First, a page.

Commentary: Why your website is rubbish (unless it's designed around data)
Jane Finnis on The Guardian's Culture Professionals Network blog, 8/22/13
Two years ago, Culture24 started on a mission to transform the way the [UK] cultural sector looks at their digital output and to kickstart a dramatic shift in the way we plan, invest and collaborate on the development of both the current and the next generation of digital cultural activities. So has anything changed since we published the first Let's Get Real report in 2011? Are we getting any better at digital or is the pace of change just too fast? Is it possible to fix this attention share deficit or if we can't do big, can we do niche? We have been investigating these and other questions through Culture24's collaborative action research projects. Our research has shown that cultural organisations are all struggling to:
> Work out from the mass of analytics and data the difference between what is interesting and what is actually useful
> Find the right data to tell the right story, and to drive organisational change from within; to offer informed evidence to their leaders, and to reflect on what works and how to improve it
> Understand their constraints and how these contribute to failures. These might include a legacy of disconnected technical systems; internal politics; procurement procedures; or the lack of an agile, iterative approach to development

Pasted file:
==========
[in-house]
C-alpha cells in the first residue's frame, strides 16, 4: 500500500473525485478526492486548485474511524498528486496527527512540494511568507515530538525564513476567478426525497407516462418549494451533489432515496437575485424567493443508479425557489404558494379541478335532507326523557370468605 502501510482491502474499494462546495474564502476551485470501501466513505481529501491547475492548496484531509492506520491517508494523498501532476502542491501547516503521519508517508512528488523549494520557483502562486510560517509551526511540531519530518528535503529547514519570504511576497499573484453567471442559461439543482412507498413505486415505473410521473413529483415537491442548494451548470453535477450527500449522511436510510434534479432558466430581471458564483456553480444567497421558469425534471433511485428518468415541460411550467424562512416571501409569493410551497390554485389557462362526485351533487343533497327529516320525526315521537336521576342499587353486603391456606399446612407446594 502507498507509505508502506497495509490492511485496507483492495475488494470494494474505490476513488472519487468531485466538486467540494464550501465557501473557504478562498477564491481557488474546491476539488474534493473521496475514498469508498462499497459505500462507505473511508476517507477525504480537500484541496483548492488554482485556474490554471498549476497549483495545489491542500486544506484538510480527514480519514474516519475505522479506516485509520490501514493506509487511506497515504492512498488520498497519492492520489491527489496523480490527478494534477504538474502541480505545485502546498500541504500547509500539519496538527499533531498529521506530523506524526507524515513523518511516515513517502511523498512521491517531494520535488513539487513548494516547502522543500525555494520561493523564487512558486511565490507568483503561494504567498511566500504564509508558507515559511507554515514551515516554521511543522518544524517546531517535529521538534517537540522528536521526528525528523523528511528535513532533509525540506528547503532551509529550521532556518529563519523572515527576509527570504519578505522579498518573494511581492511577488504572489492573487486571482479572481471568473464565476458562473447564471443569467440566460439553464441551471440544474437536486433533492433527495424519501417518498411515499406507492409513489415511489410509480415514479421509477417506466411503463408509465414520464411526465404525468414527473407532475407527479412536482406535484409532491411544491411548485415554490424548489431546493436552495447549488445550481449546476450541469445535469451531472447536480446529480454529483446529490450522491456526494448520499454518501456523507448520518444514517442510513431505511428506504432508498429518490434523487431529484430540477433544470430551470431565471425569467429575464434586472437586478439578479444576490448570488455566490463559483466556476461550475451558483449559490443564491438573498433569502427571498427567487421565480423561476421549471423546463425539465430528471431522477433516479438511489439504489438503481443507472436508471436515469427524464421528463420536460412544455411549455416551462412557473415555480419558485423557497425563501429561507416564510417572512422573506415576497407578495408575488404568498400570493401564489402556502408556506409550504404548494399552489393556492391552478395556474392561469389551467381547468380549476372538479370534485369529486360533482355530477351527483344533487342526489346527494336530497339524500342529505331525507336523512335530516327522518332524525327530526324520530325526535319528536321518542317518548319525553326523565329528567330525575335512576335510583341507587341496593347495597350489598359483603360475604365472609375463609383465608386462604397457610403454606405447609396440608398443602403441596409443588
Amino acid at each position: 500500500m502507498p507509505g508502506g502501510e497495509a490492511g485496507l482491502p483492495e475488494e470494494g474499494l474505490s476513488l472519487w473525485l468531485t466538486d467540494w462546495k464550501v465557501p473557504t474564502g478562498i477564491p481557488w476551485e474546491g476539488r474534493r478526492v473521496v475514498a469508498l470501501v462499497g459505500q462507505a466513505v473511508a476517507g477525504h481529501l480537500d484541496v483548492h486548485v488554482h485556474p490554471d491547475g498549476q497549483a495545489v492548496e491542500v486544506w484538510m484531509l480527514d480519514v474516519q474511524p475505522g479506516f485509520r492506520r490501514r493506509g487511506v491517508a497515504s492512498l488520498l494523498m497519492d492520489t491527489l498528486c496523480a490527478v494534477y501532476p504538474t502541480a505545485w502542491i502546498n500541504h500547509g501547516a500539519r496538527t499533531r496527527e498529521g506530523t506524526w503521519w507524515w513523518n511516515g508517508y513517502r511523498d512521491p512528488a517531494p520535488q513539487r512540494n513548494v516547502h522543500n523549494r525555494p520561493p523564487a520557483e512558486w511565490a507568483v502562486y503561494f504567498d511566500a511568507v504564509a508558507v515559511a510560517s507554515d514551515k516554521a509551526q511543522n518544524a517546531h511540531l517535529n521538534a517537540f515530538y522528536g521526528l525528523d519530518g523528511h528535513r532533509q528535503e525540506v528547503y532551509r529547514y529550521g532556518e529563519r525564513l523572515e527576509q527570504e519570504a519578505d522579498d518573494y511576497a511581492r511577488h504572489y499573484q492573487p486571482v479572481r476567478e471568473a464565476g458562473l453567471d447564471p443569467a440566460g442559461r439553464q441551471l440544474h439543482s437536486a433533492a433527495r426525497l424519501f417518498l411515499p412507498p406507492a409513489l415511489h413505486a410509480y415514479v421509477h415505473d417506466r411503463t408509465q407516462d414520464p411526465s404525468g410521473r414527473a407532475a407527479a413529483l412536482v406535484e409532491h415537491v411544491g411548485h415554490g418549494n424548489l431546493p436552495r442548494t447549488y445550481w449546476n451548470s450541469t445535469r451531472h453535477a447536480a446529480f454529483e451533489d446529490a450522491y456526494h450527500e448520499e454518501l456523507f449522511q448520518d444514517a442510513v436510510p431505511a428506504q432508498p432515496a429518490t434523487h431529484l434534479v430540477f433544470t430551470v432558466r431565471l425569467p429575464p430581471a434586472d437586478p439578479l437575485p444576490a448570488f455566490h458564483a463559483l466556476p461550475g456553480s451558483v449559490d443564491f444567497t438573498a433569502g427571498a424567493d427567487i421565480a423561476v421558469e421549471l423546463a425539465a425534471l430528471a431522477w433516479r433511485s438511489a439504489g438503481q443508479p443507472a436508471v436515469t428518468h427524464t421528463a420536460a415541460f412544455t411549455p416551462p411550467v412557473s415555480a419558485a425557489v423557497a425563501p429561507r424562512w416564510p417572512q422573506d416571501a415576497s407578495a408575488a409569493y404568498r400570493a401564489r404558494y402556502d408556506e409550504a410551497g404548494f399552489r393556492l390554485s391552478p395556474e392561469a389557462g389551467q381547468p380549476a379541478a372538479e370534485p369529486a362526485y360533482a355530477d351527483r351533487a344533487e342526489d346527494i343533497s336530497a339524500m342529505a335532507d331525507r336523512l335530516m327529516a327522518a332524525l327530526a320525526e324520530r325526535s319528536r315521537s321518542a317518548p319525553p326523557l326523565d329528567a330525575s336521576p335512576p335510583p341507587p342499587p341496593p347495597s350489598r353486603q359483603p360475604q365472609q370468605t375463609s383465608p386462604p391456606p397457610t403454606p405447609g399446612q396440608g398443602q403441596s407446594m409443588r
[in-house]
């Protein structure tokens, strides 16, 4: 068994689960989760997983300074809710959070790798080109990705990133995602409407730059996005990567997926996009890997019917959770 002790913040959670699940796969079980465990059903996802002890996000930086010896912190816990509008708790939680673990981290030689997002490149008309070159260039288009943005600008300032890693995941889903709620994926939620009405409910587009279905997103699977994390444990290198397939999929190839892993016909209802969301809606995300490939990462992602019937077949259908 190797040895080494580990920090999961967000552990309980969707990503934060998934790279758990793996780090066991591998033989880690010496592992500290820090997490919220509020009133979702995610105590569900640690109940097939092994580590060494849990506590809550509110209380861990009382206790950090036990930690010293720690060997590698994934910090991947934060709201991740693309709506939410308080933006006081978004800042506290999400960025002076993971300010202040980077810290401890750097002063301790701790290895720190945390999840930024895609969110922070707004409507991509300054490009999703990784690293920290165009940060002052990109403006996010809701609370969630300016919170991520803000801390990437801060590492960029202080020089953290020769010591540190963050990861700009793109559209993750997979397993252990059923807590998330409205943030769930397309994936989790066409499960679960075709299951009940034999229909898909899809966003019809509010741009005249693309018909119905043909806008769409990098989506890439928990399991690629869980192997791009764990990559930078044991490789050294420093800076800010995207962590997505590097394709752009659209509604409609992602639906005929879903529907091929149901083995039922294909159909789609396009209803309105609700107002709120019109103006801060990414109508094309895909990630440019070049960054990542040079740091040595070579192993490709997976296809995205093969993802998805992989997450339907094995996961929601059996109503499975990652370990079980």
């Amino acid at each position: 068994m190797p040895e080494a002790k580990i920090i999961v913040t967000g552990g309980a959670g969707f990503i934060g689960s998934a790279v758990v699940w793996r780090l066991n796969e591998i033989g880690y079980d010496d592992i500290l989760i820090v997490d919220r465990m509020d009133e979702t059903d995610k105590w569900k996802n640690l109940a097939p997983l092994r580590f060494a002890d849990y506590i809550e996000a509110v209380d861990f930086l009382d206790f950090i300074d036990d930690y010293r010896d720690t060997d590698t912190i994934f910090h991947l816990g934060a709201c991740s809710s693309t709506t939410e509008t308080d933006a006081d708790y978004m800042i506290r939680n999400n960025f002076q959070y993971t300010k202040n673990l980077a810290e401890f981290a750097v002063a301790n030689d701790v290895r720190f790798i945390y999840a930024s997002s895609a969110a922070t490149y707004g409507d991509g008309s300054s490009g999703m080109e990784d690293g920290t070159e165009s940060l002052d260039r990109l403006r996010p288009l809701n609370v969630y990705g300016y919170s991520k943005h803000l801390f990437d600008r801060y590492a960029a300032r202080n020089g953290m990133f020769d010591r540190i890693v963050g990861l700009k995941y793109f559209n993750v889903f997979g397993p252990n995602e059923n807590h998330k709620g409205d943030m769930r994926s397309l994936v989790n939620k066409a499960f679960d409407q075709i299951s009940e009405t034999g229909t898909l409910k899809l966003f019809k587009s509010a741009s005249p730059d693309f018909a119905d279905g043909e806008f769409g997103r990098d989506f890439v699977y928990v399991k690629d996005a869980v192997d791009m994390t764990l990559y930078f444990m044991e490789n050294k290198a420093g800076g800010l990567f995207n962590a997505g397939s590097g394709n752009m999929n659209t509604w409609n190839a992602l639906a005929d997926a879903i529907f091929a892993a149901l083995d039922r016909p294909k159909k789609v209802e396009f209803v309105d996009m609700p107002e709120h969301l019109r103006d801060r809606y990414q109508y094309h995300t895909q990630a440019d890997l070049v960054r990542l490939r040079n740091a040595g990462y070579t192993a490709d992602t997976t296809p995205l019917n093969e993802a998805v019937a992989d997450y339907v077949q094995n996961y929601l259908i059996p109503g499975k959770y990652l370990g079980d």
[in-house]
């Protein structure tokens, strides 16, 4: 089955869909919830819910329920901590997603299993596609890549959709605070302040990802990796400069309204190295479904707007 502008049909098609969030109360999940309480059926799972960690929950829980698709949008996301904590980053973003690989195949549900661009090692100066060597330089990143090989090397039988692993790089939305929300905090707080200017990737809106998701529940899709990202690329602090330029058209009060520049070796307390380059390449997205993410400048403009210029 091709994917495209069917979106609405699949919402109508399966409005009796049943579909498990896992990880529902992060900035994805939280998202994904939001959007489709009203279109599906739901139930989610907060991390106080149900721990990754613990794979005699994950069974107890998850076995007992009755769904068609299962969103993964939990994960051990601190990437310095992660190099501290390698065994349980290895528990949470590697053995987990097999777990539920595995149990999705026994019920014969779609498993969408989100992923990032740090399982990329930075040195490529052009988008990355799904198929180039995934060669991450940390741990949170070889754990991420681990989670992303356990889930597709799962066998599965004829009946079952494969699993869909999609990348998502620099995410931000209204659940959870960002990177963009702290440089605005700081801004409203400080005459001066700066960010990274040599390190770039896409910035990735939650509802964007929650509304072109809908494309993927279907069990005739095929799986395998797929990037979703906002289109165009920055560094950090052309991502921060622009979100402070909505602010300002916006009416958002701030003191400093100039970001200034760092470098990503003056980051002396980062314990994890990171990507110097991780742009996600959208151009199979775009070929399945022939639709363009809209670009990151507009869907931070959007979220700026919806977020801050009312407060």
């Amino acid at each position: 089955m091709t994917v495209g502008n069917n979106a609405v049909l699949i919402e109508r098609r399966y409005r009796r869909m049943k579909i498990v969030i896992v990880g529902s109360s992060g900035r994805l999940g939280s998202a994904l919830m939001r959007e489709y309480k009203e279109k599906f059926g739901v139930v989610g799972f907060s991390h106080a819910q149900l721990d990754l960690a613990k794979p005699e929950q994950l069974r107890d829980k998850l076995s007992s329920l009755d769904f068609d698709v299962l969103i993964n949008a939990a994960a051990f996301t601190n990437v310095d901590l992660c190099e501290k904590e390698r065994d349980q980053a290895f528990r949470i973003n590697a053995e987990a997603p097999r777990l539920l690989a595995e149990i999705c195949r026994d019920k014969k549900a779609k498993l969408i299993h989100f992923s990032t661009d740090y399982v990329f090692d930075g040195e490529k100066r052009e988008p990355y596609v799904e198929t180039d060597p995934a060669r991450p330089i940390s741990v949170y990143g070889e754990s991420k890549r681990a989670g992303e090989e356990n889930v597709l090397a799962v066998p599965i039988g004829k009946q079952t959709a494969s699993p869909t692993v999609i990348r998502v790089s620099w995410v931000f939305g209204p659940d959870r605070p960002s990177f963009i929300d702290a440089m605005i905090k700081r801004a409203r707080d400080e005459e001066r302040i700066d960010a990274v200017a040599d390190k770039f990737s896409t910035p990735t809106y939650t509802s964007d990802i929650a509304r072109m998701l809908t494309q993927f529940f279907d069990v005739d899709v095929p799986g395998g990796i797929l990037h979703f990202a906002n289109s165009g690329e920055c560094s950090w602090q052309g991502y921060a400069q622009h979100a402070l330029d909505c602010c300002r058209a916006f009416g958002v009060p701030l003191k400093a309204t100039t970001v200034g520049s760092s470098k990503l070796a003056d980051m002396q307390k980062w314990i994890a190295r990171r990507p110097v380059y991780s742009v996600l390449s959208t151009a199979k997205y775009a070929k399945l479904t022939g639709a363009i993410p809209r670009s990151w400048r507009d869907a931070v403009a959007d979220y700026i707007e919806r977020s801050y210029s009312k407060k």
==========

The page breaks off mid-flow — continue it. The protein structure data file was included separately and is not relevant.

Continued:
Failures are only failures if you don't know they are happening. If you are paying attention, they become learning opportunities. From Culture24's perspective there is still a long way to go but here are three tips we would like to advocate for -- and they're all simple, back-to-basic stuff that every cultural organisation can do now.
Commentary: Design elements that make your website look dated
Nancy Seeger, Arts Assistance blog, 8/13/13
The average person today sees so many websites daily they are unconsciously aware of what looks modern and what does not. We live in an age of sophisticated Internet users who can tell when a website looks old. When a website looks old, site visitors lose confidence and, worse, it looks unprofessional. Some of these are easy to replace if you have them:
- Obvious black shadows. This is the era of flat design; those dramatic black shadows have been trending out for the last few years.
- The rounded rectangle box for the entire content area. If you need to box it all in - drop the rounded corners.
- Embossed and/or beveled buttons.
- Black text. Retina screens, bright LED screens - black text on a white background is hard on the eyes. Use dark grey if you have a bright white background.
- Using desktop fonts instead of web fonts. Verdana, Arial and Georgia on a site are readable but are definitely aging. Exception - email newsletters.
- Flash video. Most mobile devices do not support this and will see a message to download Adobe Flash Player - ouch!
- Desktop only site. If you need to pinch and expand to read a website on a phone, it is not mobile friendly. Responsive designed sites are viewable on most devices.
- Outdated copyright date.
- Red centered titles. The landing page fav technique of marketing gurus who didn't bother to talk to a usability expert. Red looks closer to olive for nearly 10% of the population.
Related: Free tools to test your website for accessibility
Cindy Leonard on the Nonprofit Technology Network blog, 8/26/13